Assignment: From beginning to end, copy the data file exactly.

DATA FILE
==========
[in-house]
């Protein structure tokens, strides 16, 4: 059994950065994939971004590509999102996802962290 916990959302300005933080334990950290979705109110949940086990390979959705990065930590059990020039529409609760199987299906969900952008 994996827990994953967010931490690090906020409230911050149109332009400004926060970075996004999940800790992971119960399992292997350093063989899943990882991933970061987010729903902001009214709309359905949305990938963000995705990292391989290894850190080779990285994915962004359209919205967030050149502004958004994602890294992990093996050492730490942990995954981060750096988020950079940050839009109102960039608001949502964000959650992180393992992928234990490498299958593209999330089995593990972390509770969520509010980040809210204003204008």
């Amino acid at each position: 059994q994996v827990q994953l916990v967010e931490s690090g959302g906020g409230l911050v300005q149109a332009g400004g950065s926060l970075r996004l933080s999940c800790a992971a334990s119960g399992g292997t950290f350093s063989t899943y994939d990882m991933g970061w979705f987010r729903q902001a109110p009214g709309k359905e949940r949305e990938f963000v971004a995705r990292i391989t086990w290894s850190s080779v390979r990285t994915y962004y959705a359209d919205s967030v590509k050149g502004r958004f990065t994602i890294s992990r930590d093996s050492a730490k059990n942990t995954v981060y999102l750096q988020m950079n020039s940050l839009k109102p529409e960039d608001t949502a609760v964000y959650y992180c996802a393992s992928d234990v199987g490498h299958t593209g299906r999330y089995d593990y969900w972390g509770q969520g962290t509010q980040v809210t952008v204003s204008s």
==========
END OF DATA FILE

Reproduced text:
[in-house]
């Protein structure tokens, strides 16, 4: 059994950065994939971004590509999102996802962290 916990959302300005933080334990950290979705109110949940086990390979959705990065930590059990020039529409609760199987299906969900952008 994996827990994953967010931490690090906020409230911050149109332009400004926060970075996004999940800790992971119960399992292997350093063989899943990882991933970061987010729903902001009214709309359905949305990938963000995705990292391989290894850190080779990285994915962004359209919205967030050149502004958004994602890294992990093996050492730490942990995954981060750096988020950079940050839009109102960039608001949502964000959650992180393992992928234990490498299958593209999330089995593990972390509770969520509010980040809210204003204008």
């Amino acid at each position: 059994q994996v827990q994953l916990v967010e931490s690090g959302g906020g409230l911050v300005q149109a332009g400004g950065s926060l970075r996004l933080s999940c800790a992971a334990s119960g399992g292997t950290f350093s063989t899943y994939d990882m991933g970061w979705f987010r729903q902001a109110p009214g709309k359905e949940r949305e990938f963000v971004a995705r990292i391989t086990w290894s850190s080779v390979r990285t994915y962004y959705a359209d919205s967030v590509k050149g502004r958004f990065t994602i890294s992990r930590d093996s050492a730490k059990n942990t995954v981060y999102l750096q988020m950079n020039s940050l839009k109102p529409e960039d608001t949502a609760v964000y959650y992180c996802a393992s992928d234990v199987g490498h299958t593209g299906r999330y089995d593990y969900w972390g509770q969520g962290t509010q980040v809210t952008v204003s204008s």